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Bills adding ‘Obamacare’ provisions to Michigan law headed to governor

Michigan captial
(Bridge photo by Jonathan Oosting)
  • Bills would include key parts of the Affordable Care Act, including coverage for pre-existing conditions and allowing people under 26 to use their parents’ insurance policies, in Michigan law
  • Effort comes as Affordable Care Act faces new legal challenges 
  • Whitmer in August said codifying "commonsense, cost-saving measures of the ACA" was one of her top priorities for the fall

LANSING -- The Michigan Senate on Tuesday finalized a plan to ensure that state residents can keep consumer protections for health insurance coverage even if court challenges to the Affordable Care Act prevail.

The legislation is supported by Gov. Gretchen Whitmer and would guarantee that Michigan residents cannot be denied health insurance coverage because of a pre-existing medical condition, such as cancer, asthma or diabetes.


The bills, which passed the state House in June, aim to codify parts of the federal law known as “Obamacare” for Michiganders amid a new legal challenge that could again put the fate of the law in the hands of the U.S. Supreme Court. 


The bills — similar to those passed in 15 other states —  would codify at the state level prohibitions on out-of-pocket expenses for preventative care, ensure continued coverage for "essential services" like ambulance rides and birth control, ban annual or lifetime coverage caps, and let young people stay on their parents' policies until 26 years old.

The legislation garnered mostly Democratic support in the Michigan Senate, where lawmakers approved the five-bill package with little debate. 

The Michigan House gave the legislation bipartisan backing in June, and the bills are now awaiting signature from Whitmer, who in August said that codifying "commonsense, cost-saving measures of the ACA" was one of her top priorities for the fall.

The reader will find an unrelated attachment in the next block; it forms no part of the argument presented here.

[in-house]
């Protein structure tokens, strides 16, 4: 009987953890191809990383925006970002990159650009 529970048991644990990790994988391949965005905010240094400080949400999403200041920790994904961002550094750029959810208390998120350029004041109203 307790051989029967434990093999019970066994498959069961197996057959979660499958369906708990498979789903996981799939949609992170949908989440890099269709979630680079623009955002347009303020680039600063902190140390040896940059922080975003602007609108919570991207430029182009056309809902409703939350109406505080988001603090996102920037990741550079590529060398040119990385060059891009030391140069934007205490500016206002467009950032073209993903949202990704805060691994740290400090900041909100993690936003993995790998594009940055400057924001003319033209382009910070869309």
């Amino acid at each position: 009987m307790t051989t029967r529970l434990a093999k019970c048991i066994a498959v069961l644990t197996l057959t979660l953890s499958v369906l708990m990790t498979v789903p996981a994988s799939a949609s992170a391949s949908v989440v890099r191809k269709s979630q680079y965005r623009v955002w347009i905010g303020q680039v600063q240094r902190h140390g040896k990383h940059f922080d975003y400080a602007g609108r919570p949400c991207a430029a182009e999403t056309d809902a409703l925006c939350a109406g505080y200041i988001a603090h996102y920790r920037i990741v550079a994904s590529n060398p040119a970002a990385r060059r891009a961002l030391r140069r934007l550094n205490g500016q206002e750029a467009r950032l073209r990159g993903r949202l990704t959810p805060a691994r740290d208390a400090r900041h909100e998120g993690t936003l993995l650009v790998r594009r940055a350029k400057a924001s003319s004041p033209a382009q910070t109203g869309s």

Senate Republicans who opposed the bill said Tuesday that the legislation was unnecessary and could put Michigan at odds with federal law if the Affordable Care Act is ever changed.

"I'm concerned that the inconsistencies at the state level would create conflict that will affect patient care, potentially opening the state up to action from federal regulators and provide no additional benefits for enrollees," Sen. Mark Huizenga, R-Walker, said in a Senate floor speech.

The push to enshrine federal protections in Michigan follows a March ruling in Texas, where a federal judge struck down a provision of the federal health care law that guarantees no-cost coverage on certain preventive services. 


The lawsuit was filed by a Christian-owned business that cited a religious objection to providing employee insurance that covered the cost of HIV prevention medication, arguing the medication encouraged “homosexual behavior” and sex outside of marriage. 

A U.S. Court of Appeals panel in June temporarily suspended the lower court order amid ongoing legal arguments, allowing the provision to remain in effect pending further litigation. 

Experts have predicted the case could ultimately reach the increasingly conservative U.S. Supreme Court, which has previously weakened but narrowly upheld the landmark law three times since 2012. 

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